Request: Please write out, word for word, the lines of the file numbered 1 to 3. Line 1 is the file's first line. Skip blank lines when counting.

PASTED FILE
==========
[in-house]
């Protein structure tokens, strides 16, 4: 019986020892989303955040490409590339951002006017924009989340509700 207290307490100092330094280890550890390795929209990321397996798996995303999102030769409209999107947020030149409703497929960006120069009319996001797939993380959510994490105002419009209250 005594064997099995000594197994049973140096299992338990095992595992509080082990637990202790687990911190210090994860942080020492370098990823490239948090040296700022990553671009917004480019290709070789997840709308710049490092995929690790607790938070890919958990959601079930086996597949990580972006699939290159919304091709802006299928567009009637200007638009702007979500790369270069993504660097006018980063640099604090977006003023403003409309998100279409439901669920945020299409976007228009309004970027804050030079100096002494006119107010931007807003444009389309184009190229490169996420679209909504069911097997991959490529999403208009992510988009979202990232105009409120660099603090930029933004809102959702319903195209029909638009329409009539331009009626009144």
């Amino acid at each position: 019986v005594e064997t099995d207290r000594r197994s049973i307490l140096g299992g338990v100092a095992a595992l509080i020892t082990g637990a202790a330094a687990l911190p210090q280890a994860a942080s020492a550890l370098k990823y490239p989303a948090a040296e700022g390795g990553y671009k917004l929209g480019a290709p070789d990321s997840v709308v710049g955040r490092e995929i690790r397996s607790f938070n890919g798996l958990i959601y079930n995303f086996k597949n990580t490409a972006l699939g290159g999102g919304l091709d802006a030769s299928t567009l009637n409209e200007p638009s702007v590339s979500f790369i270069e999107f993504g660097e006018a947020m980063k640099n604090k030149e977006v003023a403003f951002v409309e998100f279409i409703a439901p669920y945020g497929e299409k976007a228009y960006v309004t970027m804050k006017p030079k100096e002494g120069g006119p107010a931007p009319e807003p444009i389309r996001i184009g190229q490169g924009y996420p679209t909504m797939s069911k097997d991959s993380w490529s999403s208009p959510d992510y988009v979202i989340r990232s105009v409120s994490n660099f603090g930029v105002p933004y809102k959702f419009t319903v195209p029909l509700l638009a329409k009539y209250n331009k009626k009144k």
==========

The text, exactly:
[in-house]
């Protein structure tokens, strides 16, 4: 019986020892989303955040490409590339951002006017924009989340509700 207290307490100092330094280890550890390795929209990321397996798996995303999102030769409209999107947020030149409703497929960006120069009319996001797939993380959510994490105002419009209250 005594064997099995000594197994049973140096299992338990095992595992509080082990637990202790687990911190210090994860942080020492370098990823490239948090040296700022990553671009917004480019290709070789997840709308710049490092995929690790607790938070890919958990959601079930086996597949990580972006699939290159919304091709802006299928567009009637200007638009702007979500790369270069993504660097006018980063640099604090977006003023403003409309998100279409439901669920945020299409976007228009309004970027804050030079100096002494006119107010931007807003444009389309184009190229490169996420679209909504069911097997991959490529999403208009992510988009979202990232105009409120660099603090930029933004809102959702319903195209029909638009329409009539331009009626009144």
């Amino acid at each position: 019986v005594e064997t099995d207290r000594r197994s049973i307490l140096g299992g338990v100092a095992a595992l509080i020892t082990g637990a202790a330094a687990l911190p210090q280890a994860a942080s020492a550890l370098k990823y490239p989303a948090a040296e700022g390795g990553y671009k917004l929209g480019a290709p070789d990321s997840v709308v710049g955040r490092e995929i690790r397996s607790f938070n890919g798996l958990i959601y079930n995303f086996k597949n990580t490409a972006l699939g290159g999102g919304l091709d802006a030769s299928t567009l009637n409209e200007p638009s702007v590339s979500f790369i270069e999107f993504g660097e006018a947020m980063k640099n604090k030149e977006v003023a403003f951002v409309e998100f279409i409703a439901p669920y945020g497929e299409k976007a228009y960006v309004t970027m804050k006017p030079k100096e002494g120069g006119p107010a931007p009319e807003p444009i389309r996001i184009g190229q490169g924009y996420p679209t909504m797939s069911k097997d991959s993380w490529s999403s208009p959510d992510y988009v979202i989340r990232s105009v409120s994490n660099f603090g930029v105002p933004y809102k959702f419009t319903v195209p029909l509700l638009a329409k009539y209250n331009k009626k009144k």